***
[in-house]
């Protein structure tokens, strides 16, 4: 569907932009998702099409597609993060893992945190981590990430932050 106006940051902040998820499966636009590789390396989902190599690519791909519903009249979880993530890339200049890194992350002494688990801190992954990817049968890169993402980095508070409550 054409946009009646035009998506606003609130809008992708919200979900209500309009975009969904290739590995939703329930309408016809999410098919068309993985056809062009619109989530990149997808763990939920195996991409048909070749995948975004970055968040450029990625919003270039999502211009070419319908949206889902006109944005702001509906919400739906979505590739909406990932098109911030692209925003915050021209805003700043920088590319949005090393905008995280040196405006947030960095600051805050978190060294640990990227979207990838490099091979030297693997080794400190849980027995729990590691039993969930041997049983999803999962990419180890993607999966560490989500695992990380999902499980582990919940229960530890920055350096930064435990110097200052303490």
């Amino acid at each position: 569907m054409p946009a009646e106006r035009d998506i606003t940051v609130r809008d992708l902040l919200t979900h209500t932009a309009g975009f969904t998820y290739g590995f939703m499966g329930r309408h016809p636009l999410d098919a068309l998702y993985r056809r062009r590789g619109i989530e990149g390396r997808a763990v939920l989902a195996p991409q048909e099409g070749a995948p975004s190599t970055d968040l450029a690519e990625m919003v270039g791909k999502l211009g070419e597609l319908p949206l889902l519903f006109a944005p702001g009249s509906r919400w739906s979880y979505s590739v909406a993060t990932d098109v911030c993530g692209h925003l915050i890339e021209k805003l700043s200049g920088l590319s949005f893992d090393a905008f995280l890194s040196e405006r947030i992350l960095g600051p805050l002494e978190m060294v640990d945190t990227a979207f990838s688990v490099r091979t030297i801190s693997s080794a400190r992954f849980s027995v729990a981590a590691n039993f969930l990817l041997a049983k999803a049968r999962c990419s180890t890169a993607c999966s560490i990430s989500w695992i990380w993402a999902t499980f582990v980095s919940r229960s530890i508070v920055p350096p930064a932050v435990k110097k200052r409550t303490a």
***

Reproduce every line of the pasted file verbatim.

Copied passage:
[in-house]
């Protein structure tokens, strides 16, 4: 569907932009998702099409597609993060893992945190981590990430932050 106006940051902040998820499966636009590789390396989902190599690519791909519903009249979880993530890339200049890194992350002494688990801190992954990817049968890169993402980095508070409550 054409946009009646035009998506606003609130809008992708919200979900209500309009975009969904290739590995939703329930309408016809999410098919068309993985056809062009619109989530990149997808763990939920195996991409048909070749995948975004970055968040450029990625919003270039999502211009070419319908949206889902006109944005702001509906919400739906979505590739909406990932098109911030692209925003915050021209805003700043920088590319949005090393905008995280040196405006947030960095600051805050978190060294640990990227979207990838490099091979030297693997080794400190849980027995729990590691039993969930041997049983999803999962990419180890993607999966560490989500695992990380999902499980582990919940229960530890920055350096930064435990110097200052303490």
């Amino acid at each position: 569907m054409p946009a009646e106006r035009d998506i606003t940051v609130r809008d992708l902040l919200t979900h209500t932009a309009g975009f969904t998820y290739g590995f939703m499966g329930r309408h016809p636009l999410d098919a068309l998702y993985r056809r062009r590789g619109i989530e990149g390396r997808a763990v939920l989902a195996p991409q048909e099409g070749a995948p975004s190599t970055d968040l450029a690519e990625m919003v270039g791909k999502l211009g070419e597609l319908p949206l889902l519903f006109a944005p702001g009249s509906r919400w739906s979880y979505s590739v909406a993060t990932d098109v911030c993530g692209h925003l915050i890339e021209k805003l700043s200049g920088l590319s949005f893992d090393a905008f995280l890194s040196e405006r947030i992350l960095g600051p805050l002494e978190m060294v640990d945190t990227a979207f990838s688990v490099r091979t030297i801190s693997s080794a400190r992954f849980s027995v729990a981590a590691n039993f969930l990817l041997a049983k999803a049968r999962c990419s180890t890169a993607c999966s560490i990430s989500w695992i990380w993402a999902t499980f582990v980095s919940r229960s530890i508070v920055p350096p930064a932050v435990k110097k200052r409550t303490a």